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Scott Miller and the Commonwealth - JPop.com
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Scott Miller and the Commonwealth

Scott Miller and the Commonwealth

Scott Miller and the Commonwealth


Scott Miller is a rock and roll singer, songwriter, and guitarist. He grew up on a farm in Swoope, Virginia. After graduating from William and Mary, he moved to Knoxville, Tennessee in 1990. In 1994, he helped form a band called the Viceroys, which ultimately morphed into the V-Roys to avoid confusion with existing groups. The V-Roys were the first act signed on Steve Earle's E-Squared label. After the V-Roys split up in 1999, Miller formed a new band, Scott Miller and the Commonwealth, who are known as the house band on Blue Collar TV. Read more on Last.fm
Scott Miller is a rock and roll singer, songwriter, and guitarist. He grew up on a farm in Swoope, Virginia. After graduating from William and Mary, he moved to Knoxville, Tennessee in 1990. In 1994, he helped form a band called the Viceroys, which ultimately morphed into the V-Roys to avoid confusion with existing groups.

The V-Roys were the first act signed on Steve Earle's E-Squared label. After the V-Roys split up in 1999, Miller formed a new band, Scott Miller and the Commonwealth, who are known as the house band on Blue Collar TV. One of Miller's trademark routines is to continually ask his crowd "Are you with me?" or "Are you still with me?" during the show. Although he briefly formed a band in college, Scott spent a lot of his early career playing acoustic solo performances. After arriving in Knoxville he landed a standing Friday night gig (among others) at Hawkeye's, a then popular bar and restaurant on the University of Tennessee strip.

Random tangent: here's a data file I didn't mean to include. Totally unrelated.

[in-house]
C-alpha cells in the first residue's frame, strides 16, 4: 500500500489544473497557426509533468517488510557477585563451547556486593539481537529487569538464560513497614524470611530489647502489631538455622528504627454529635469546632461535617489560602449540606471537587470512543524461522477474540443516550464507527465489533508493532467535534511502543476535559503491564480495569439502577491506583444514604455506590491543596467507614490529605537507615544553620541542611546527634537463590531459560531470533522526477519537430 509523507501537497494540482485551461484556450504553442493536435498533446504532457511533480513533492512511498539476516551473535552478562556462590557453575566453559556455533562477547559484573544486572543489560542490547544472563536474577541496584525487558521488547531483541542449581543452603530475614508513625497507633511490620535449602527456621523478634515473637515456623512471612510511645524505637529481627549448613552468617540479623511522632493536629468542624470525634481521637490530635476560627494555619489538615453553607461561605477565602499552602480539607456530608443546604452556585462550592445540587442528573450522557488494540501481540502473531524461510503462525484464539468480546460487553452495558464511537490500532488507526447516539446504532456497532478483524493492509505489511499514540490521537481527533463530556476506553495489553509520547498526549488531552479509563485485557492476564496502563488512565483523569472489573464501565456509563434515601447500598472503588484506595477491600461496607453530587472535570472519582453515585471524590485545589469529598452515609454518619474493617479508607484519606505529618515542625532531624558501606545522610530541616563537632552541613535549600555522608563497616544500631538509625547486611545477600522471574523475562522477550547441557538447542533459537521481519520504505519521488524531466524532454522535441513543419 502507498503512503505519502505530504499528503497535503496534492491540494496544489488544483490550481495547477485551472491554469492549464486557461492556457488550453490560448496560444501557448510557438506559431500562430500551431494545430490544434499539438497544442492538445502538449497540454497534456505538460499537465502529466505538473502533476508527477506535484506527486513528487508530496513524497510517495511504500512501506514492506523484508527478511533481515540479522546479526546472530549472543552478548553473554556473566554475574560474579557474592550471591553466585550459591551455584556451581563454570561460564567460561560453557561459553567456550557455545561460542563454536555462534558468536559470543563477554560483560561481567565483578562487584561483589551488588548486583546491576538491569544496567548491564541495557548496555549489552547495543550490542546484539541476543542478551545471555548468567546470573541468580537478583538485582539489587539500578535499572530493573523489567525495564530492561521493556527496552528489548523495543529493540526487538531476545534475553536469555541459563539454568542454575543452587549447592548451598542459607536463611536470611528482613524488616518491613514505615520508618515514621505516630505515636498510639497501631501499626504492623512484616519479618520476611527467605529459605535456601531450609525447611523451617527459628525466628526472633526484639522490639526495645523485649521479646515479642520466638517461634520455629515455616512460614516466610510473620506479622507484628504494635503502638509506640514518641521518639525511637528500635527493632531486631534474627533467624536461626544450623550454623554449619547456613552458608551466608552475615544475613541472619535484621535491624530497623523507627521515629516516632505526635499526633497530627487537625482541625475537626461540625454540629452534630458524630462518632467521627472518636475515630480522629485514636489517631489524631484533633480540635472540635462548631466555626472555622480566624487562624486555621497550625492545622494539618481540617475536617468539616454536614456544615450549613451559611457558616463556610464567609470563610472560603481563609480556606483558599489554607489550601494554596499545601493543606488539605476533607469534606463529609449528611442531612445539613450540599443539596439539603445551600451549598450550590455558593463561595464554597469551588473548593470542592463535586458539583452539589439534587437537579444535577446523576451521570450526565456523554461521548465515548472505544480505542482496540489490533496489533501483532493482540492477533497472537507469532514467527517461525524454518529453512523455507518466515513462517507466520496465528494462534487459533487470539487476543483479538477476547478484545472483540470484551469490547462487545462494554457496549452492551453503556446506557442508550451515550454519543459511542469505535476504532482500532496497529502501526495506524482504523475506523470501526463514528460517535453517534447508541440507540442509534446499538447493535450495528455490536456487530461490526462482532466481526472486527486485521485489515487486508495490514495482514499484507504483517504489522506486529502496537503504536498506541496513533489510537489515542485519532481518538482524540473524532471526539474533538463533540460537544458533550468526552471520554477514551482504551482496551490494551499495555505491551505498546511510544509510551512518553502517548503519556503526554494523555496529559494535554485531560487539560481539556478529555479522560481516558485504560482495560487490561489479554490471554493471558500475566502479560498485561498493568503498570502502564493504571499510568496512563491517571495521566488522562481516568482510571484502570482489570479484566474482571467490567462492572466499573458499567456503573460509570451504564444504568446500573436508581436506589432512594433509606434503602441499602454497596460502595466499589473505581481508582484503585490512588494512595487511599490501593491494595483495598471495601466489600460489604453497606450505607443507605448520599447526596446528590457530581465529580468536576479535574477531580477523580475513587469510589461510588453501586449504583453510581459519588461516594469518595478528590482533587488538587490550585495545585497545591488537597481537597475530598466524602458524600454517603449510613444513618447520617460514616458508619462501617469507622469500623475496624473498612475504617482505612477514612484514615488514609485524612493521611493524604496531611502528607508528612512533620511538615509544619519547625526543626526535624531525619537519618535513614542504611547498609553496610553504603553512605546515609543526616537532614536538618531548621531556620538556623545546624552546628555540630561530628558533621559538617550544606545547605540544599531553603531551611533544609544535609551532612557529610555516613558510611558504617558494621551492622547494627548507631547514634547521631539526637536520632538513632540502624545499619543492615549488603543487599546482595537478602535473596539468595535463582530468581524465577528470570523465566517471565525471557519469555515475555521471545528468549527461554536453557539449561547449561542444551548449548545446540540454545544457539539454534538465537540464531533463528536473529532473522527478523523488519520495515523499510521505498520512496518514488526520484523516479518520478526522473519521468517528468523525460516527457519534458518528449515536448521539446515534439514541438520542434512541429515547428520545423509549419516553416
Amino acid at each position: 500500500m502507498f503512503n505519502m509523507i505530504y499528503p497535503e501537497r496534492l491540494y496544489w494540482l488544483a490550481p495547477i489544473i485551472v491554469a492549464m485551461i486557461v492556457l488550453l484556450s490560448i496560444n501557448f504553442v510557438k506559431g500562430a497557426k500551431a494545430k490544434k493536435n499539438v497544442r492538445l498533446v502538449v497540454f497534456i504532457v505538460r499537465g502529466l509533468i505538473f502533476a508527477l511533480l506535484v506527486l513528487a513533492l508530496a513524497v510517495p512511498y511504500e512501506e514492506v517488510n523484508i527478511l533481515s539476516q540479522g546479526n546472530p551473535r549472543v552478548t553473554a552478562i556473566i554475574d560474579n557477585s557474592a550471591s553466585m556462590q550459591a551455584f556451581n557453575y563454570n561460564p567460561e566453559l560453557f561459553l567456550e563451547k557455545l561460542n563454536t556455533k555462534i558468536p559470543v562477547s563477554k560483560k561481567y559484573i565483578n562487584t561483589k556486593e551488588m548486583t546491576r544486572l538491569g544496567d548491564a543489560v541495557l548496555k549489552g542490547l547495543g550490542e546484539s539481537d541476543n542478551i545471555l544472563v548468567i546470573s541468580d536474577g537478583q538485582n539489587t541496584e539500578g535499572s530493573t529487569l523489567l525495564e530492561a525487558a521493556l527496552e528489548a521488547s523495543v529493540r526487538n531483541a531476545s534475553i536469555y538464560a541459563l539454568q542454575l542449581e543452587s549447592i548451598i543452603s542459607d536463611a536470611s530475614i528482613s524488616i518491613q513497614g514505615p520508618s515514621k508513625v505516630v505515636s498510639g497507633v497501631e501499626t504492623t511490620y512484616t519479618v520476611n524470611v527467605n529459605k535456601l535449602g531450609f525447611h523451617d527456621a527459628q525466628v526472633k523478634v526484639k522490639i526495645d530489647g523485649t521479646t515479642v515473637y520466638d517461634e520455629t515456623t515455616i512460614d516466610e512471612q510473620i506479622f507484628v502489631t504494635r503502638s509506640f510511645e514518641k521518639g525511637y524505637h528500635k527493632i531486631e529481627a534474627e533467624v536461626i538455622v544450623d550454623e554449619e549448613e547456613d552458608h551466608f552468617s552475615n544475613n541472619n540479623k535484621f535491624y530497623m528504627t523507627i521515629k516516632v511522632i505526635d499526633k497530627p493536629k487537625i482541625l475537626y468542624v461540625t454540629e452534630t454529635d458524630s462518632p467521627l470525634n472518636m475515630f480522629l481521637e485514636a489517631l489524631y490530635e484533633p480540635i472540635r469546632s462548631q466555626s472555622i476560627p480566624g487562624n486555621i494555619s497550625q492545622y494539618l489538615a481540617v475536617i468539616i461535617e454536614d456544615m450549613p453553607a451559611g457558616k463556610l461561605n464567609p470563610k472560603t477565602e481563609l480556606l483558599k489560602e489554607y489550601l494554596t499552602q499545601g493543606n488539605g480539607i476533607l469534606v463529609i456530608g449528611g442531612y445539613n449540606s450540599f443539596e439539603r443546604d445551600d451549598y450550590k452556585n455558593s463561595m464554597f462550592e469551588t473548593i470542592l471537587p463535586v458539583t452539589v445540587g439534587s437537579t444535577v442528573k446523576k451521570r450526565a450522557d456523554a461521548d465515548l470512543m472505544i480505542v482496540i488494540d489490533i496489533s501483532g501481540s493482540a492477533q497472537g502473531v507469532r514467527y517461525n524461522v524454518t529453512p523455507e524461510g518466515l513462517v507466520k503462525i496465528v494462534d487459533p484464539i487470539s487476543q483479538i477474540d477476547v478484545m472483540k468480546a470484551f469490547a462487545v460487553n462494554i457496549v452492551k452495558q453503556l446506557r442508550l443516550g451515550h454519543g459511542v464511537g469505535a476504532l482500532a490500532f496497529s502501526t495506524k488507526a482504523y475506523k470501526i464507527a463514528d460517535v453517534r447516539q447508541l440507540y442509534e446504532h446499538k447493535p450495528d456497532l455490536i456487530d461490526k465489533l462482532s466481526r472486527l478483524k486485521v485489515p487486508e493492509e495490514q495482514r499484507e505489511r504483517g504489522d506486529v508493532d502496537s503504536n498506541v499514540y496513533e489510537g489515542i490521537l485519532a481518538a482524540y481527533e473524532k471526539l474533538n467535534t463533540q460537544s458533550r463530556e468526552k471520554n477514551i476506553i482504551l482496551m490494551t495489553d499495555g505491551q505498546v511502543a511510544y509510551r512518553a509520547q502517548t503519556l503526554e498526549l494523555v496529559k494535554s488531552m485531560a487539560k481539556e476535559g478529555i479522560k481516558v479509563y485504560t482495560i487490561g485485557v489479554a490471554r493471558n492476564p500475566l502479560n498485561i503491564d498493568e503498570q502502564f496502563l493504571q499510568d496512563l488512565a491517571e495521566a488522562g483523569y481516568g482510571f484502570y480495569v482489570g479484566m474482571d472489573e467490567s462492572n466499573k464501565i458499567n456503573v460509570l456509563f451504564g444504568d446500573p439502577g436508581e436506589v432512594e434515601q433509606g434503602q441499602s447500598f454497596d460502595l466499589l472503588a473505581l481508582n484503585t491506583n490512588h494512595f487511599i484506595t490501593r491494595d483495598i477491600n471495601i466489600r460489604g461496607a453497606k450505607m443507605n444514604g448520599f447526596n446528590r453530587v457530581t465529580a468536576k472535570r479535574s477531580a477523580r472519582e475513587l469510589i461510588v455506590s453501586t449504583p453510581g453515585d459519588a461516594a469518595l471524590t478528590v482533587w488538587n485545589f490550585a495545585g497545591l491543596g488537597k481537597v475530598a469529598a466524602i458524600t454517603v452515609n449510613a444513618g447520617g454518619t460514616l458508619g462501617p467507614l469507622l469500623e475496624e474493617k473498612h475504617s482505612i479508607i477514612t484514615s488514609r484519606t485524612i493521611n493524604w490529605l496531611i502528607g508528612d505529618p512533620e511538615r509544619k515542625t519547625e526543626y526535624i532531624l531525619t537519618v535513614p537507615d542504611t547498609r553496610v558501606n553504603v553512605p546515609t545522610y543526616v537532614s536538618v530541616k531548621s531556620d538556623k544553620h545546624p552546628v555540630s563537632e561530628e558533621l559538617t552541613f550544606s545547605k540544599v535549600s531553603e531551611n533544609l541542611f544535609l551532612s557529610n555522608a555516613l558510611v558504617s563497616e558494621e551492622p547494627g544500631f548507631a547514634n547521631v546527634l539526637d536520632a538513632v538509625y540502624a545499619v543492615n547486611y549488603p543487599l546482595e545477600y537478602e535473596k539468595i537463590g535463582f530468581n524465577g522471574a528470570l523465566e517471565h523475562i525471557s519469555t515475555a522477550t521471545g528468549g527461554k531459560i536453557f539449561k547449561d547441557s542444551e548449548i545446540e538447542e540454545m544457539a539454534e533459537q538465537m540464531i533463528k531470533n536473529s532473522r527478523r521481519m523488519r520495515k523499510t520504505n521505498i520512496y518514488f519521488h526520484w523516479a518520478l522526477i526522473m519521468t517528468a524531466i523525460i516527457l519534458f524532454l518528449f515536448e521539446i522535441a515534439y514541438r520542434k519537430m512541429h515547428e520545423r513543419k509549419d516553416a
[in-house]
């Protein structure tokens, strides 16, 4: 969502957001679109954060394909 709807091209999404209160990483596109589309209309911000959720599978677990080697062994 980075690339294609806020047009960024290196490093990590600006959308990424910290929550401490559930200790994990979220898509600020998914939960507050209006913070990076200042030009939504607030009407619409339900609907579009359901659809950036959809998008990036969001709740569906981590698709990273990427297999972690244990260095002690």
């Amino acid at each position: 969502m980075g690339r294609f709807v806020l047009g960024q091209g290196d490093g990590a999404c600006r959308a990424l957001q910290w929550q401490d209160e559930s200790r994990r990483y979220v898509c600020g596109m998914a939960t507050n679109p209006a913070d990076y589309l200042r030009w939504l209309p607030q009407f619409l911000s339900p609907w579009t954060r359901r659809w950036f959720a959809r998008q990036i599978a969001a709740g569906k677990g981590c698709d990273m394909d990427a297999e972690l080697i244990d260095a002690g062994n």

At Hawkeye's Scott built a dedicated cult-like following with his friendly and light-hearted stage presence. Miller wrote and performed sing-alongs about drinking, beer, funny neighbors, sororities, and -- his favorite topic to poke fun of -- himself. Miller's songs reflect his degrees in American History and Russian Studies. His lyrics include in-depth and specific references to his home, family, history, geography, writers and any part of Appalachia. In 2005 he released a song about Sam Houston (referring to Sam Houston as "SaHo").

In a song about World War 2, "Red Ball Express" from Upside Downside, Miller refers to details such as the convoy of trucks called carrying Jerry Cans instead of cans provided by the Allies. Miller describes common problems such as pressure and the transmission with the 2 1/2 ton truck (which Miller correctly refers to in the song as the 'Deuce and a Half'). When playing intimate settings he invites guests to yell and scream whatever they please at him. His fans often meet for dinner and drinks around shows, as well as trade artist-approved recordings via the Artist and Band's official Message Board at Miller's official website. http://en.wikipedia.org/wiki/Scott_Miller_and_the_Commonwealth Read more on Last.fm. User-contributed text is available under the Creative Commons By-SA License; additional terms may apply..

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